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Next Issue Peter Scupham at 85: a celebration Contributions by Anne Stevenson, Robert Wells, Peter Davidson, Lawrence Sail

This poem is taken from PN Review 36, Volume 10 Number 4, March - April 1984.

Castle Alison Brackenbury
There are lilies in the lake, the lilies of still water
Which part for nodding ducks and close again.
I cannot see my face, they are so close,
Half-opened only, swayed, red stem to stem;
I cross the trembling bridge. Held in the other
Bank, an arch of broken stone pipes gapes
Five silted throats from which no waters fall.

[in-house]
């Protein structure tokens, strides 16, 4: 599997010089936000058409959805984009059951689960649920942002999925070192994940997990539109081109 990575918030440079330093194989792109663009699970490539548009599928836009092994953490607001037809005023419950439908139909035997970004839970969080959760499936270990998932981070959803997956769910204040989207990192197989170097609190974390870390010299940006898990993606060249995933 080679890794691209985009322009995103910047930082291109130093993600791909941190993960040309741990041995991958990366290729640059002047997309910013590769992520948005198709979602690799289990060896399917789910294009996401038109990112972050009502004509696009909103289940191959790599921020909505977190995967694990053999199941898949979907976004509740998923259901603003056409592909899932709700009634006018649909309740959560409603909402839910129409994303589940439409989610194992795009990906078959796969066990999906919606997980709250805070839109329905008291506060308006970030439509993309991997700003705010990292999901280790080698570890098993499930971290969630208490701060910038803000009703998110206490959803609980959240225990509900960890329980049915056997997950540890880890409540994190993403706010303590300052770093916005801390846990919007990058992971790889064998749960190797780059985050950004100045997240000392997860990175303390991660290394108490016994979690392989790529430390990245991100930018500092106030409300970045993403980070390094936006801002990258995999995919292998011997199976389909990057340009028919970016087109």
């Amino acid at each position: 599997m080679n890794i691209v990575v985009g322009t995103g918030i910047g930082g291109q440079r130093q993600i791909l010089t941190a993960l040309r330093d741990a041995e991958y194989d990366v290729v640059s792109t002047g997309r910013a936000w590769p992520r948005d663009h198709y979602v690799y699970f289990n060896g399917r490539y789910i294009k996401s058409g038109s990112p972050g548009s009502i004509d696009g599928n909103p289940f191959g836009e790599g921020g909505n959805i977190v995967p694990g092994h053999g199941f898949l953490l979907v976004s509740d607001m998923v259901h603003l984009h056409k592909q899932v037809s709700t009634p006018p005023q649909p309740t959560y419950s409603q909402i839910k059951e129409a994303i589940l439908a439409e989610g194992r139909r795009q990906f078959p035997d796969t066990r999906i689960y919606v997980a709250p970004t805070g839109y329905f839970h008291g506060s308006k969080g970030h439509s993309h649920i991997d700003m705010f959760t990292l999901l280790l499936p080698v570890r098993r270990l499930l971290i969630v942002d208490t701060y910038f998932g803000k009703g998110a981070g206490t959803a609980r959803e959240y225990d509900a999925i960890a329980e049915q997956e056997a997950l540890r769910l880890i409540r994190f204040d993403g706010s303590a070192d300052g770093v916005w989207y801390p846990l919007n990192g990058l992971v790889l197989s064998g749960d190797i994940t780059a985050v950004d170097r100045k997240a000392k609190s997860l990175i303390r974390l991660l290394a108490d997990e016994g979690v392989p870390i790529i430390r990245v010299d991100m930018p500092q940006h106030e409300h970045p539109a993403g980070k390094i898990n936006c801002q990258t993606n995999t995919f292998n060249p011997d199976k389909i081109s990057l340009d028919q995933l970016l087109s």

My eye's edge sees - but that would be too strange -
White open mouths of orchids on a wall.

Around the clock is painted a blue heaven
On which the sun's great cycle gilds, and sings.
I cross the yard, bare even of a cat,
Or outstretched dog; or stir of pigeon's wings.
The arches of the yard are white and even
The brass knob of the door is smudged by hands
And I am slower, heavy as the clouds
...


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